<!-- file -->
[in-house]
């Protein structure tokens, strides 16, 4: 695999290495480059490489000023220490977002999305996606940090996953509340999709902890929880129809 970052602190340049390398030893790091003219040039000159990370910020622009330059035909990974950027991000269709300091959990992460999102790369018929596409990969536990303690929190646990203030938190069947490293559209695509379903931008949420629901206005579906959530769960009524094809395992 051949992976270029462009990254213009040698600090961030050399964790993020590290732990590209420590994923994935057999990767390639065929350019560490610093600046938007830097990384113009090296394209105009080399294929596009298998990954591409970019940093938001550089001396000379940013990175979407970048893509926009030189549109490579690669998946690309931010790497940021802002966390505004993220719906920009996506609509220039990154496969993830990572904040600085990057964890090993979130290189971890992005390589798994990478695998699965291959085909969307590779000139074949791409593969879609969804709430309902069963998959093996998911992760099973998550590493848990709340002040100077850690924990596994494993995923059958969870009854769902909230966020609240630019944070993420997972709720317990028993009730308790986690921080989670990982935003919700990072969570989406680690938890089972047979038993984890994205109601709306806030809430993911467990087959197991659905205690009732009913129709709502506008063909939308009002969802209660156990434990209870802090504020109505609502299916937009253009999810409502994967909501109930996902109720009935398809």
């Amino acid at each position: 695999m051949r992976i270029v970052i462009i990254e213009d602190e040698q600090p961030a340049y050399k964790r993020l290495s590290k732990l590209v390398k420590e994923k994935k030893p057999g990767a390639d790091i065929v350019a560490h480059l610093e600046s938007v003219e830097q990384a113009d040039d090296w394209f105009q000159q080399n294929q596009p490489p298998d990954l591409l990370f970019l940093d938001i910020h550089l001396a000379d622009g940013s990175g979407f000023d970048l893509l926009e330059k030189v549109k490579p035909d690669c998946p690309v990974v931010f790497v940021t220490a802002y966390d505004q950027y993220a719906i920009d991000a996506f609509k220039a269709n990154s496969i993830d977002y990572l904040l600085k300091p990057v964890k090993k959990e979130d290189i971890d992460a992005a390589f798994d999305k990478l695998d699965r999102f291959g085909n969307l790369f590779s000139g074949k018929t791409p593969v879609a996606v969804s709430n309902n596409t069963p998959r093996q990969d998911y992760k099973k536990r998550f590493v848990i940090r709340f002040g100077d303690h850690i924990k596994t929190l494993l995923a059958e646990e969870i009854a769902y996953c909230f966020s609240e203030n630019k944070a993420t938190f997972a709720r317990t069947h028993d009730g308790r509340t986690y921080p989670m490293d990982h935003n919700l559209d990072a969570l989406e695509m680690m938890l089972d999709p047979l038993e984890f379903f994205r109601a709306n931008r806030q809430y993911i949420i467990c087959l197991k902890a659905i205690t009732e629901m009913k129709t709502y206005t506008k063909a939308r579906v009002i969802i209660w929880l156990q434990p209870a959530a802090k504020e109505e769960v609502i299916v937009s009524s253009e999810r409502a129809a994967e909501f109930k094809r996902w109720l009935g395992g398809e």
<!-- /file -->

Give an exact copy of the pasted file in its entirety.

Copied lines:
[in-house]
């Protein structure tokens, strides 16, 4: 695999290495480059490489000023220490977002999305996606940090996953509340999709902890929880129809 970052602190340049390398030893790091003219040039000159990370910020622009330059035909990974950027991000269709300091959990992460999102790369018929596409990969536990303690929190646990203030938190069947490293559209695509379903931008949420629901206005579906959530769960009524094809395992 051949992976270029462009990254213009040698600090961030050399964790993020590290732990590209420590994923994935057999990767390639065929350019560490610093600046938007830097990384113009090296394209105009080399294929596009298998990954591409970019940093938001550089001396000379940013990175979407970048893509926009030189549109490579690669998946690309931010790497940021802002966390505004993220719906920009996506609509220039990154496969993830990572904040600085990057964890090993979130290189971890992005390589798994990478695998699965291959085909969307590779000139074949791409593969879609969804709430309902069963998959093996998911992760099973998550590493848990709340002040100077850690924990596994494993995923059958969870009854769902909230966020609240630019944070993420997972709720317990028993009730308790986690921080989670990982935003919700990072969570989406680690938890089972047979038993984890994205109601709306806030809430993911467990087959197991659905205690009732009913129709709502506008063909939308009002969802209660156990434990209870802090504020109505609502299916937009253009999810409502994967909501109930996902109720009935398809």
């Amino acid at each position: 695999m051949r992976i270029v970052i462009i990254e213009d602190e040698q600090p961030a340049y050399k964790r993020l290495s590290k732990l590209v390398k420590e994923k994935k030893p057999g990767a390639d790091i065929v350019a560490h480059l610093e600046s938007v003219e830097q990384a113009d040039d090296w394209f105009q000159q080399n294929q596009p490489p298998d990954l591409l990370f970019l940093d938001i910020h550089l001396a000379d622009g940013s990175g979407f000023d970048l893509l926009e330059k030189v549109k490579p035909d690669c998946p690309v990974v931010f790497v940021t220490a802002y966390d505004q950027y993220a719906i920009d991000a996506f609509k220039a269709n990154s496969i993830d977002y990572l904040l600085k300091p990057v964890k090993k959990e979130d290189i971890d992460a992005a390589f798994d999305k990478l695998d699965r999102f291959g085909n969307l790369f590779s000139g074949k018929t791409p593969v879609a996606v969804s709430n309902n596409t069963p998959r093996q990969d998911y992760k099973k536990r998550f590493v848990i940090r709340f002040g100077d303690h850690i924990k596994t929190l494993l995923a059958e646990e969870i009854a769902y996953c909230f966020s609240e203030n630019k944070a993420t938190f997972a709720r317990t069947h028993d009730g308790r509340t986690y921080p989670m490293d990982h935003n919700l559209d990072a969570l989406e695509m680690m938890l089972d999709p047979l038993e984890f379903f994205r109601a709306n931008r806030q809430y993911i949420i467990c087959l197991k902890a659905i205690t009732e629901m009913k129709t709502y206005t506008k063909a939308r579906v009002i969802i209660w929880l156990q434990p209870a959530a802090k504020e109505e769960v609502i299916v937009s009524s253009e999810r409502a129809a994967e909501f109930k094809r996902w109720l009935g395992g398809e």